Bygone bloggery, Bee & Thistle

To be a writer, you only need one reader. If you google “literary blogs” you will find those which gossip about literature, rather than consider themselves as literature. I am not interested in gossip, and abhor the clichéd thoroughfares of discourse. But I think blogging is my kind of literature, at least for now. . . .

First published on August 8th, 2006 as “Manifesto”

The post below disappeared at least 6 years ago, I don’t know how,  never missed it till now. But the other day I was idly browsing a feature of Michael Peverett’s blog, his Index of Botanical Entries, of which he lists more than 500. One of these is on the Carline thistle, where he says “Sometimes it does look scruffy and a disgrace to its surroundings”. This immediately jogged my memory of a non-scruffy photo I’d once taken, but it took a long time to find. Now you can see it was merely a decoration, with no connection with what I wrote in the piece.
I find it heartening that the links to blogs of that era remain unbroken. Seth Godin posts every day: this is what he said recently, in marketing prose

The most important blog post is on the most important blog. Yours. Even if no one but you reads it. The blog you write each day is the blog you need the most. It’s a compass and a mirror, a chance to put a stake in the ground and refine your thoughts. And the most important post? The one you’ll write tomorrow.

Some of which echoes what I used to say, and still believe…

beethistle2
Carline thistle with bee, found near Hale Farm, Ibstone

. . . Crawford Kilian is one of those who consider that blogs are a new literary form capable of the heights. Seth Godin, giving Advice for authors, strongly recommends a blog as a trailer for a book, starting three years before its publication. He also counsels against the mean-spiritedness of keeping the ideas for the paying readers:

Understand that a non-fiction book is a souvenir, just a vessel for the ideas themselves. You don’t want the ideas to get stuck in the book… you want them to spread. Which means that you shouldn’t hoard the idea! The more you give away, the better you will do.

The book as a souvenir—that’s a lovely idea. You go into a museum or art gallery full of priceless artefacts, then on the way out you purchase souvenirs: a bunch of postcards or a poster. And here we are not speaking merely of ideas, but of experience. Possess a book, and it languishes on your shelves like something washed up on a lonely shore. A blog remains on the public shelves of the world’s greatest library, available to every borrower.

For years, I “wanted to be a writer”, without considering what it meant. Not to be a journalist, not to write best-sellers, but once in a while to move others as I have been moved. It sounds so vague. More than anything else in life, I have treasured the magical anticipation when raw creative energy builds within me. What does it want to shape? Not till it manifests do we know.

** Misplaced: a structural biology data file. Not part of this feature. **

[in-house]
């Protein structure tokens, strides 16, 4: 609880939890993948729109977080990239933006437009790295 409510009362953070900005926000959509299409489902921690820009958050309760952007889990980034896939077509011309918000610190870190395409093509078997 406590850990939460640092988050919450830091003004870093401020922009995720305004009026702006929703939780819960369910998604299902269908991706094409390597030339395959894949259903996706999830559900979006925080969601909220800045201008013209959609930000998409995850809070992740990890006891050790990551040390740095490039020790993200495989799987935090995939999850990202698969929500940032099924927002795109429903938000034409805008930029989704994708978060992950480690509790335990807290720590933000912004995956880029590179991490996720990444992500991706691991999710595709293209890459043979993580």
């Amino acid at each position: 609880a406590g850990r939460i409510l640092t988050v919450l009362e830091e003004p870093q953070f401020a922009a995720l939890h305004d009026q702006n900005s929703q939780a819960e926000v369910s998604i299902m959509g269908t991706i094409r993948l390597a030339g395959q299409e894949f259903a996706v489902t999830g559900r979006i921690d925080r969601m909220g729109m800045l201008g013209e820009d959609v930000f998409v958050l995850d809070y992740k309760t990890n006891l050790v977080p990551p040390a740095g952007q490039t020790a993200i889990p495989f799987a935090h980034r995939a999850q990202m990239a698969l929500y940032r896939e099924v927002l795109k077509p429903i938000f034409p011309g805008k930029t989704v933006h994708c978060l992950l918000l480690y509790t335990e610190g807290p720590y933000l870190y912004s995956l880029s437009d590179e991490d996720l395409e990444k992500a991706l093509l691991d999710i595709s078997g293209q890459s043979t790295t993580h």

In the paintings of Van Gogh, the novels of John Cowper Powys, and in music from Senegal and Jamaica, I find the very essence of what I want to do in . . . in these blog posts! I’ll give it my best.

As a young man, I was aware of intense pure impulses to feel and share. But I did not know how to deal with a magnetic force which tried to pull me away from the common world; an excitement which reached its peak in solitary contemplation but frustrated my attempts to bring it forth.

Now, Darius says: “You are extremely fortunate – and fortunate enough to know it.” Oh true! And how fortunate to spend the rest of one’s life sharing that knowing, so that others too can see that they are—can be—equally fortunate. It will be enough. It will pay my share of the tax that we each owe to this world—to give something back.

I used to be vaguely inspired by nuns in enclosed orders, “praying for the world”—an action with unprovable effect. But now our bright silk prayer-flags can flutter in the deep blue of the blogosphere, for all to see.

1 thought on “Bygone bloggery, Bee & Thistle”

  1. “As a young man, I was aware of intense pure impulses to feel and share. But I did not know how to deal with a magnetic force which tried to pull me away from the common world; an excitement which reached its peak in solitary contemplation but frustrated my attempts to bring it forth.”

    A.A. Milne tell us that Rabbit went and fetched things but Pooh let them come to him.

    I think that Pooh’s attitude is appropriate as we grow older. I didn’t fetch them but the thoughts that came to me as I read your post were of Penelope weaving and unweaving the fabric as she awaited Odysseus’s return. Life itself is the weaving, understanding life is the unweaving.

    https://classical-inquiries.chs.harvard.edu/penelopes-great-web-the-violent-interruption/
    “And just to make a big leap in time, it is noteworthy that the first occurrence of the verb ‘analyse’ in our literary tradition comes from Penelope’s unraveling of the fabric. The metaphoric potential of weaving is far-reaching.”

    Like

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